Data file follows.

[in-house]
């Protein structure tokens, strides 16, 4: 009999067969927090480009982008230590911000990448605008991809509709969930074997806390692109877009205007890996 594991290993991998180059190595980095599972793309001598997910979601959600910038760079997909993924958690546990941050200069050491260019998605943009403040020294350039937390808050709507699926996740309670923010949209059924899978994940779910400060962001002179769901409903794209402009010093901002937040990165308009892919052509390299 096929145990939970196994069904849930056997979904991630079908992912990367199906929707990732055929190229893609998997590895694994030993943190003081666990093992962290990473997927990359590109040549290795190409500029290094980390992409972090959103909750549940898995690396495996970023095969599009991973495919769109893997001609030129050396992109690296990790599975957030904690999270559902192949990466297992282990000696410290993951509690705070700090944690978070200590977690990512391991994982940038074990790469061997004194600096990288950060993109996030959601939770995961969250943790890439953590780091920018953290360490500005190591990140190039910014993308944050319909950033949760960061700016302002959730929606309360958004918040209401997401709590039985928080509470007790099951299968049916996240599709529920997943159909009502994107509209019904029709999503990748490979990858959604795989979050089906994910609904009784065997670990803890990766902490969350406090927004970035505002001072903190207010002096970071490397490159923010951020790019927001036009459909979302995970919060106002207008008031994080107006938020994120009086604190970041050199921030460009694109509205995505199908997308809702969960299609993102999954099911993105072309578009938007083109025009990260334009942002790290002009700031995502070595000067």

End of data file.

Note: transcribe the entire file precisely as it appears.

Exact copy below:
[in-house]
């Protein structure tokens, strides 16, 4: 009999067969927090480009982008230590911000990448605008991809509709969930074997806390692109877009205007890996 594991290993991998180059190595980095599972793309001598997910979601959600910038760079997909993924958690546990941050200069050491260019998605943009403040020294350039937390808050709507699926996740309670923010949209059924899978994940779910400060962001002179769901409903794209402009010093901002937040990165308009892919052509390299 096929145990939970196994069904849930056997979904991630079908992912990367199906929707990732055929190229893609998997590895694994030993943190003081666990093992962290990473997927990359590109040549290795190409500029290094980390992409972090959103909750549940898995690396495996970023095969599009991973495919769109893997001609030129050396992109690296990790599975957030904690999270559902192949990466297992282990000696410290993951509690705070700090944690978070200590977690990512391991994982940038074990790469061997004194600096990288950060993109996030959601939770995961969250943790890439953590780091920018953290360490500005190591990140190039910014993308944050319909950033949760960061700016302002959730929606309360958004918040209401997401709590039985928080509470007790099951299968049916996240599709529920997943159909009502994107509209019904029709999503990748490979990858959604795989979050089906994910609904009784065997670990803890990766902490969350406090927004970035505002001072903190207010002096970071490397490159923010951020790019927001036009459909979302995970919060106002207008008031994080107006938020994120009086604190970041050199921030460009694109509205995505199908997308809702969960299609993102999954099911993105072309578009938007083109025009990260334009942002790290002009700031995502070595000067």